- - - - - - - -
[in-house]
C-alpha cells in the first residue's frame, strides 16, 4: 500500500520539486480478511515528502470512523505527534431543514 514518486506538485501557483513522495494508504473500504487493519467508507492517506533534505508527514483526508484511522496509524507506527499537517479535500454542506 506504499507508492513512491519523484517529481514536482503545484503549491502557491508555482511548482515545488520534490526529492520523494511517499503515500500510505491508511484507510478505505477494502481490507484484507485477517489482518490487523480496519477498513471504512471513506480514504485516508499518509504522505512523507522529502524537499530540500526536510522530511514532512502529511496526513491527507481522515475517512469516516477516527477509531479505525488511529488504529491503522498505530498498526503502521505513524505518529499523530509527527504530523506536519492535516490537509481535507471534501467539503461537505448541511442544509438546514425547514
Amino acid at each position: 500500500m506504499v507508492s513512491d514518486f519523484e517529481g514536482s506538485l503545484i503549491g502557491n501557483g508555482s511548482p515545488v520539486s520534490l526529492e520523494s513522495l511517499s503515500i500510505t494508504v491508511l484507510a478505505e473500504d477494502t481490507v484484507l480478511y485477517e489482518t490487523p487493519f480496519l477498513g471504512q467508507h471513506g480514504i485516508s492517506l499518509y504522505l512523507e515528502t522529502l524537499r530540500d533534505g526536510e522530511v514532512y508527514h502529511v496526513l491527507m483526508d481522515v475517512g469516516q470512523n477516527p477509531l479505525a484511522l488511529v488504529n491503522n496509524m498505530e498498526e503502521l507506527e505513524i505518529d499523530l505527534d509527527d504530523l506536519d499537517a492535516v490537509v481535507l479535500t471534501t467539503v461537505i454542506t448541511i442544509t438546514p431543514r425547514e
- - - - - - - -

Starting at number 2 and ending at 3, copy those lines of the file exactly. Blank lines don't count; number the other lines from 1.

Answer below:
C-alpha cells in the first residue's frame, strides 16, 4: 500500500520539486480478511515528502470512523505527534431543514 514518486506538485501557483513522495494508504473500504487493519467508507492517506533534505508527514483526508484511522496509524507506527499537517479535500454542506 506504499507508492513512491519523484517529481514536482503545484503549491502557491508555482511548482515545488520534490526529492520523494511517499503515500500510505491508511484507510478505505477494502481490507484484507485477517489482518490487523480496519477498513471504512471513506480514504485516508499518509504522505512523507522529502524537499530540500526536510522530511514532512502529511496526513491527507481522515475517512469516516477516527477509531479505525488511529488504529491503522498505530498498526503502521505513524505518529499523530509527527504530523506536519492535516490537509481535507471534501467539503461537505448541511442544509438546514425547514
Amino acid at each position: 500500500m506504499v507508492s513512491d514518486f519523484e517529481g514536482s506538485l503545484i503549491g502557491n501557483g508555482s511548482p515545488v520539486s520534490l526529492e520523494s513522495l511517499s503515500i500510505t494508504v491508511l484507510a478505505e473500504d477494502t481490507v484484507l480478511y485477517e489482518t490487523p487493519f480496519l477498513g471504512q467508507h471513506g480514504i485516508s492517506l499518509y504522505l512523507e515528502t522529502l524537499r530540500d533534505g526536510e522530511v514532512y508527514h502529511v496526513l491527507m483526508d481522515v475517512g469516516q470512523n477516527p477509531l479505525a484511522l488511529v488504529n491503522n496509524m498505530e498498526e503502521l507506527e505513524i505518529d499523530l505527534d509527527d504530523l506536519d499537517a492535516v490537509v481535507l479535500t471534501t467539503v461537505i454542506t448541511i442544509t438546514p431543514r425547514e